The Afghan Women’s Network (AWN) is a non-partisan, non-profit organization, located in Kabul, Herat, Jalalabad. Founded in 1995, the organization arose from the UN’s Fourth World Conference on Women. At this conference, the idea of establishing a network to promote unity and cooperation among Afghan women was born. Today, AWN serves as a network for over 65 member organizations. In addition to its role as a network, AWN also undertakes its own advocacy, around issues such as gender-based violence, youth empowerment and girl’s education.
The Women’s Environment and Development Organization is committed to promoting and protecting human rights, gender equality, and the integrity of the environment. WEDO envisions a world where national policies, programs and practices prioritize and integrate women’s rights, social, economic and environmental justice, and sustainable development. The organization stresses the linkages between these causes. Research, outreach, building capacity and training, and fostering/facilitating networks and campaigns are some of WEDO’s strategies for accomplishing its three primary goals. These goals are:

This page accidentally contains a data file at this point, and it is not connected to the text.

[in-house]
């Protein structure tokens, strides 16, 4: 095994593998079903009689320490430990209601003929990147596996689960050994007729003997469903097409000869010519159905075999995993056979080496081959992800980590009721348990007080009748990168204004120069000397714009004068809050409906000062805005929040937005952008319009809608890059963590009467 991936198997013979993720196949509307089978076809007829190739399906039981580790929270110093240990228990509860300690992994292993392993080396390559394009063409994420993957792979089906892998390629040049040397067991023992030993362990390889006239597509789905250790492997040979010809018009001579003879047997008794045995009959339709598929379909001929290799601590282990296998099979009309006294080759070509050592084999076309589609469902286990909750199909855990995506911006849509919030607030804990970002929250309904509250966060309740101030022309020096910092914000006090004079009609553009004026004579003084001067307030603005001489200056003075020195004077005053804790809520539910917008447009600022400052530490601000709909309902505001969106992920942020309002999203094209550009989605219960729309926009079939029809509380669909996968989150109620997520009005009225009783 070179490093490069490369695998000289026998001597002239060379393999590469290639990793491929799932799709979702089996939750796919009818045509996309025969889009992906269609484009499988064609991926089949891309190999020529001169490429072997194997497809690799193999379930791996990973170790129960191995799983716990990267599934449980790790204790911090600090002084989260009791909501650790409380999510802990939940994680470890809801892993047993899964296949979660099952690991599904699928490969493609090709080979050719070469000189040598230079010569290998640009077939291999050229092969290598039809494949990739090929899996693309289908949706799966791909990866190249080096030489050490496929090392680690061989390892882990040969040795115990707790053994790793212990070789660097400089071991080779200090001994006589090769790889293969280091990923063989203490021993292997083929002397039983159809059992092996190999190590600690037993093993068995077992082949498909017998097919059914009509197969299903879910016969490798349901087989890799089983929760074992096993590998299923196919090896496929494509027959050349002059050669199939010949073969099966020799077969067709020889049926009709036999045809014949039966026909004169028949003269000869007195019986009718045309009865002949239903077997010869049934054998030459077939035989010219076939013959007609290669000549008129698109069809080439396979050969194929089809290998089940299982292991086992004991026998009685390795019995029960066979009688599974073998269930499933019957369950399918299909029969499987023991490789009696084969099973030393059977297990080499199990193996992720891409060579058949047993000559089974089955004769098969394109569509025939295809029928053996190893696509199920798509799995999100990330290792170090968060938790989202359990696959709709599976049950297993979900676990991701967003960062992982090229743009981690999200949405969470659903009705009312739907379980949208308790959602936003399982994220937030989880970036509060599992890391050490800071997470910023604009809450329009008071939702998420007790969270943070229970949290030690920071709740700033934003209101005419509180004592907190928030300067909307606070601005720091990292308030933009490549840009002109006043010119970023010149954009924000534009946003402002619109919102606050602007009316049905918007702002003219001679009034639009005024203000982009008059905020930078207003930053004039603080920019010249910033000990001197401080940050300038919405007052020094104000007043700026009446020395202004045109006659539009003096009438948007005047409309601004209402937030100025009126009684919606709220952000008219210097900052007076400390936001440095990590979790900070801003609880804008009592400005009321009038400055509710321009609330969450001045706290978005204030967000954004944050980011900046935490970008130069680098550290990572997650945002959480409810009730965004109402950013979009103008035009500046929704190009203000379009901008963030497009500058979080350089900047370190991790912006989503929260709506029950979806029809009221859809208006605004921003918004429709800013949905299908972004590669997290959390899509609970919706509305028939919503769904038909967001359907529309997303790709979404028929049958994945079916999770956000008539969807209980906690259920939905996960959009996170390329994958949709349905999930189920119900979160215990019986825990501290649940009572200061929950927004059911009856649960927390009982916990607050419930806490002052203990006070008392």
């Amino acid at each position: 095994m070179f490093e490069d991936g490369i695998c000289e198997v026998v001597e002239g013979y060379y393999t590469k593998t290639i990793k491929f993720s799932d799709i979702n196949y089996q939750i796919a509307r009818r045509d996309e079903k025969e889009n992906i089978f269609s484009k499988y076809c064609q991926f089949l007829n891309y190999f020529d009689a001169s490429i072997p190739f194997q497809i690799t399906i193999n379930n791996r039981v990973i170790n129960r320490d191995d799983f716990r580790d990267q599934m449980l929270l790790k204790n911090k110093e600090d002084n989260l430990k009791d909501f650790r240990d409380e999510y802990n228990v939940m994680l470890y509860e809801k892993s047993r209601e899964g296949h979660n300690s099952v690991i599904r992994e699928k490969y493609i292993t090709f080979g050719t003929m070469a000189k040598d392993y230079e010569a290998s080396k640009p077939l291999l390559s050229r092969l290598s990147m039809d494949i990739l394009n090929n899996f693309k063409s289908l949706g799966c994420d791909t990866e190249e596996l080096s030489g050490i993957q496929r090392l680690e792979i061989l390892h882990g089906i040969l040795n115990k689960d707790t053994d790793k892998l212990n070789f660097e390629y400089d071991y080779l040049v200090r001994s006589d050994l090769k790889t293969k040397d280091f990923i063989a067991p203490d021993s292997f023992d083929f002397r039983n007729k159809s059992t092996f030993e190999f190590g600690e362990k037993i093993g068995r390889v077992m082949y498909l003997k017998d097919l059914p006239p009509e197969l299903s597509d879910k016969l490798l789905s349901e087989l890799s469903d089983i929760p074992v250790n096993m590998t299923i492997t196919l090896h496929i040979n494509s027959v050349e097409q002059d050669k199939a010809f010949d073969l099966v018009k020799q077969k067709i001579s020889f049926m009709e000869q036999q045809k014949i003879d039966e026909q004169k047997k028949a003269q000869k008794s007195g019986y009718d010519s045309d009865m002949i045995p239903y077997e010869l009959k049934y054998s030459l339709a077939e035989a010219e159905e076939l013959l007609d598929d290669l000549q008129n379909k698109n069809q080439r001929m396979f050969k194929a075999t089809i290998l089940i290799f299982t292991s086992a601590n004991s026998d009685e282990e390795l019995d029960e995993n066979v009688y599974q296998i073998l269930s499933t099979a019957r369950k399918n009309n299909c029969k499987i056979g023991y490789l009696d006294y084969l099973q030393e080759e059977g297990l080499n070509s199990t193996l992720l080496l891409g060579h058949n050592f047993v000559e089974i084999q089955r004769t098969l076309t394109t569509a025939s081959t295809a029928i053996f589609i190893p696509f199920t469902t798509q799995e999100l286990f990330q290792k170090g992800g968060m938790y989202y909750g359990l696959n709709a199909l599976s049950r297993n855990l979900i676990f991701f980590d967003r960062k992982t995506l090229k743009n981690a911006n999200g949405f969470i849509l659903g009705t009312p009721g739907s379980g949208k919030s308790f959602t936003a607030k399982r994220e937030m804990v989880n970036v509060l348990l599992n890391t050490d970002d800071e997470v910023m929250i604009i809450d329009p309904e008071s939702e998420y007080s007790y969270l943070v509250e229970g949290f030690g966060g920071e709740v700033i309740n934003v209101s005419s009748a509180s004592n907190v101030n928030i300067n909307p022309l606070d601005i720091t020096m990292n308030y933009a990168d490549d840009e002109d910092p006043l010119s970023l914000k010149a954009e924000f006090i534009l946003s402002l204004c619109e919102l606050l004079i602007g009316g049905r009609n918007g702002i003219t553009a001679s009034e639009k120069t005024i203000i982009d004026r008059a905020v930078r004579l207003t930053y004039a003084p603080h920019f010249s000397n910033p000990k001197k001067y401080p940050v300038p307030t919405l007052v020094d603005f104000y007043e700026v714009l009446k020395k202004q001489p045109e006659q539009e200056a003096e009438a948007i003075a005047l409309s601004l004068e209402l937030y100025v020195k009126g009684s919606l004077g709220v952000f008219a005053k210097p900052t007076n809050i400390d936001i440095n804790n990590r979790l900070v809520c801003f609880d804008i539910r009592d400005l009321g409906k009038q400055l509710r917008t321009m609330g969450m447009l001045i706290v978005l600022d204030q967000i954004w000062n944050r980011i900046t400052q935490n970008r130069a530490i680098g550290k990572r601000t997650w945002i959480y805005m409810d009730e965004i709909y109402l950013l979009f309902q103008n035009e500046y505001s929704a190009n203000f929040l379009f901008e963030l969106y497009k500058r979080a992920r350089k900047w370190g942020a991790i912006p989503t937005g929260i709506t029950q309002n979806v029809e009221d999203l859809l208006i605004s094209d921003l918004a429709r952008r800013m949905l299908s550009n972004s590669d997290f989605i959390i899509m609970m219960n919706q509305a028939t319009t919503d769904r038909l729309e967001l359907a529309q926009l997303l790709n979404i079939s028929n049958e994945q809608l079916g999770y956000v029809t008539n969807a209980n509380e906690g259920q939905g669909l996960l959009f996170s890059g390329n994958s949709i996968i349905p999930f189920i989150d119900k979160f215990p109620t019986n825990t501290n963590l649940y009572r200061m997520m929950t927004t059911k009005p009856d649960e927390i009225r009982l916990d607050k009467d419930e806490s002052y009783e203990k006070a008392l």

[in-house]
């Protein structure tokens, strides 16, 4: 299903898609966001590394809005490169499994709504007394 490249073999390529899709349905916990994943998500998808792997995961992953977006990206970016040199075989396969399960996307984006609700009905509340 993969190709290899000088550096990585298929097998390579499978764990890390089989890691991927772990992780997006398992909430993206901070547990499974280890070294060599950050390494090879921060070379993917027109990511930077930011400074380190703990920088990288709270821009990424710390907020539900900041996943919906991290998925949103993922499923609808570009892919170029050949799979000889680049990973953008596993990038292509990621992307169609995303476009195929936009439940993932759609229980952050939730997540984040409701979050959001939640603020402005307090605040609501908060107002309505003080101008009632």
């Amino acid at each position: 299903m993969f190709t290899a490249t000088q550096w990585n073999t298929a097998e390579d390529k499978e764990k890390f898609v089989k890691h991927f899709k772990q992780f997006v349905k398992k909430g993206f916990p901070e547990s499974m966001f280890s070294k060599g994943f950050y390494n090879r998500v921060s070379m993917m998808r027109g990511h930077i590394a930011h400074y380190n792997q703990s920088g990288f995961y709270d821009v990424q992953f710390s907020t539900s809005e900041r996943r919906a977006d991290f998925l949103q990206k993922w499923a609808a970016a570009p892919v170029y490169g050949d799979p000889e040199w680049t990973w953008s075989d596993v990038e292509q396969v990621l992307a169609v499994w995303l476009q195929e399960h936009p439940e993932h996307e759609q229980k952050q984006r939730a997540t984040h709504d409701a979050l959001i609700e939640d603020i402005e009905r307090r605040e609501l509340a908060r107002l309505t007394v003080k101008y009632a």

- Women’s leadership: Women are empowered as decision-makers and leaders, especially in environmental and sustainable development arenas.
- Global Governance: Global governance is transparent, accountable and effective.
- Sustainable development: Sustainable development policies, plans and practices are gender responsive.
While WEDO works primarily on a global level with international organizations, it also supports regional and national stakeholders that are committed to gender equality. The core of WEDO’s advocacy is strong partnerships with global organizations. This includes women’s organizations, environmental organizations, development and human rights organizations, governments, and NGO’s including the United Nations.